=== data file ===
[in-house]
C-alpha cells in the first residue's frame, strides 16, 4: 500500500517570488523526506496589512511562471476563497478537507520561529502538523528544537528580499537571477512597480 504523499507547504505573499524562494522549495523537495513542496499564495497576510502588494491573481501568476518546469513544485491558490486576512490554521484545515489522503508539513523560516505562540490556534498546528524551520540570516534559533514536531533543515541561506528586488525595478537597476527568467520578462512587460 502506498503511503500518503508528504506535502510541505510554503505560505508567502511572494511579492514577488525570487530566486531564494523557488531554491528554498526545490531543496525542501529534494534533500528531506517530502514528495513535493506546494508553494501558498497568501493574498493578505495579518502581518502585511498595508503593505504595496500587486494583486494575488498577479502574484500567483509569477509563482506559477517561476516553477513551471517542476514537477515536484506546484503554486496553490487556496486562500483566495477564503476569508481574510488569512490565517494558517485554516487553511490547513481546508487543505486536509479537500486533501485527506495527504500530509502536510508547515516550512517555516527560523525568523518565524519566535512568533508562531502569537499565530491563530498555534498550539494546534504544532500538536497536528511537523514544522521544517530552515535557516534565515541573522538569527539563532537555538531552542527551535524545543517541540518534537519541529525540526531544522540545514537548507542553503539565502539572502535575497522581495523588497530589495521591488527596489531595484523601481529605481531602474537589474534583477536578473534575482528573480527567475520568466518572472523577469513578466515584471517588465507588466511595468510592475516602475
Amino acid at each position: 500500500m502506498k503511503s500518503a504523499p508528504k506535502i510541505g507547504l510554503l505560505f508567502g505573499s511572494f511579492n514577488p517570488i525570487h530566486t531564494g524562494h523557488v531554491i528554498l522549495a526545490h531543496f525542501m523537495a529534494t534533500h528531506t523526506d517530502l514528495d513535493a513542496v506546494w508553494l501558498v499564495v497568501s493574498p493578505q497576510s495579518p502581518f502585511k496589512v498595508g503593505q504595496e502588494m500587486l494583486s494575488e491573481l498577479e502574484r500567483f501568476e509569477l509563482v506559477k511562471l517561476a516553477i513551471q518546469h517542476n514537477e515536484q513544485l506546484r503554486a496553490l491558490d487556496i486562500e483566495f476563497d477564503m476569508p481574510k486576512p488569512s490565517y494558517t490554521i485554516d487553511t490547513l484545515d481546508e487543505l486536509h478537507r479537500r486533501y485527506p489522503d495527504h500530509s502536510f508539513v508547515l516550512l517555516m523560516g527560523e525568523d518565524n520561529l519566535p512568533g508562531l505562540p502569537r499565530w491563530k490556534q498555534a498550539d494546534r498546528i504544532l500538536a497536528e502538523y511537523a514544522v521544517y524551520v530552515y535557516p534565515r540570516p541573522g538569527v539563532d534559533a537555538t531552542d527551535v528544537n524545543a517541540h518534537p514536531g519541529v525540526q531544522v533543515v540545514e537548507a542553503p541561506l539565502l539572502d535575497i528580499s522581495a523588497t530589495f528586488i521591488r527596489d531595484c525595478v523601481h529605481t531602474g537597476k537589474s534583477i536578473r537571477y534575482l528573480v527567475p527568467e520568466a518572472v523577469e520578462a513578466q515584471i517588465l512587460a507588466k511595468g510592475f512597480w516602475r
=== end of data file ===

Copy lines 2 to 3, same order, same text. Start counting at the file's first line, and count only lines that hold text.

C-alpha cells in the first residue's frame, strides 16, 4: 500500500517570488523526506496589512511562471476563497478537507520561529502538523528544537528580499537571477512597480 504523499507547504505573499524562494522549495523537495513542496499564495497576510502588494491573481501568476518546469513544485491558490486576512490554521484545515489522503508539513523560516505562540490556534498546528524551520540570516534559533514536531533543515541561506528586488525595478537597476527568467520578462512587460 502506498503511503500518503508528504506535502510541505510554503505560505508567502511572494511579492514577488525570487530566486531564494523557488531554491528554498526545490531543496525542501529534494534533500528531506517530502514528495513535493506546494508553494501558498497568501493574498493578505495579518502581518502585511498595508503593505504595496500587486494583486494575488498577479502574484500567483509569477509563482506559477517561476516553477513551471517542476514537477515536484506546484503554486496553490487556496486562500483566495477564503476569508481574510488569512490565517494558517485554516487553511490547513481546508487543505486536509479537500486533501485527506495527504500530509502536510508547515516550512517555516527560523525568523518565524519566535512568533508562531502569537499565530491563530498555534498550539494546534504544532500538536497536528511537523514544522521544517530552515535557516534565515541573522538569527539563532537555538531552542527551535524545543517541540518534537519541529525540526531544522540545514537548507542553503539565502539572502535575497522581495523588497530589495521591488527596489531595484523601481529605481531602474537589474534583477536578473534575482528573480527567475520568466518572472523577469513578466515584471517588465507588466511595468510592475516602475
Amino acid at each position: 500500500m502506498k503511503s500518503a504523499p508528504k506535502i510541505g507547504l510554503l505560505f508567502g505573499s511572494f511579492n514577488p517570488i525570487h530566486t531564494g524562494h523557488v531554491i528554498l522549495a526545490h531543496f525542501m523537495a529534494t534533500h528531506t523526506d517530502l514528495d513535493a513542496v506546494w508553494l501558498v499564495v497568501s493574498p493578505q497576510s495579518p502581518f502585511k496589512v498595508g503593505q504595496e502588494m500587486l494583486s494575488e491573481l498577479e502574484r500567483f501568476e509569477l509563482v506559477k511562471l517561476a516553477i513551471q518546469h517542476n514537477e515536484q513544485l506546484r503554486a496553490l491558490d487556496i486562500e483566495f476563497d477564503m476569508p481574510k486576512p488569512s490565517y494558517t490554521i485554516d487553511t490547513l484545515d481546508e487543505l486536509h478537507r479537500r486533501y485527506p489522503d495527504h500530509s502536510f508539513v508547515l516550512l517555516m523560516g527560523e525568523d518565524n520561529l519566535p512568533g508562531l505562540p502569537r499565530w491563530k490556534q498555534a498550539d494546534r498546528i504544532l500538536a497536528e502538523y511537523a514544522v521544517y524551520v530552515y535557516p534565515r540570516p541573522g538569527v539563532d534559533a537555538t531552542d527551535v528544537n524545543a517541540h518534537p514536531g519541529v525540526q531544522v533543515v540545514e537548507a542553503p541561506l539565502l539572502d535575497i528580499s522581495a523588497t530589495f528586488i521591488r527596489d531595484c525595478v523601481h529605481t531602474g537597476k537589474s534583477i536578473r537571477y534575482l528573480v527567475p527568467e520568466a518572472v523577469e520578462a513578466q515584471i517588465l512587460a507588466k511595468g510592475f512597480w516602475r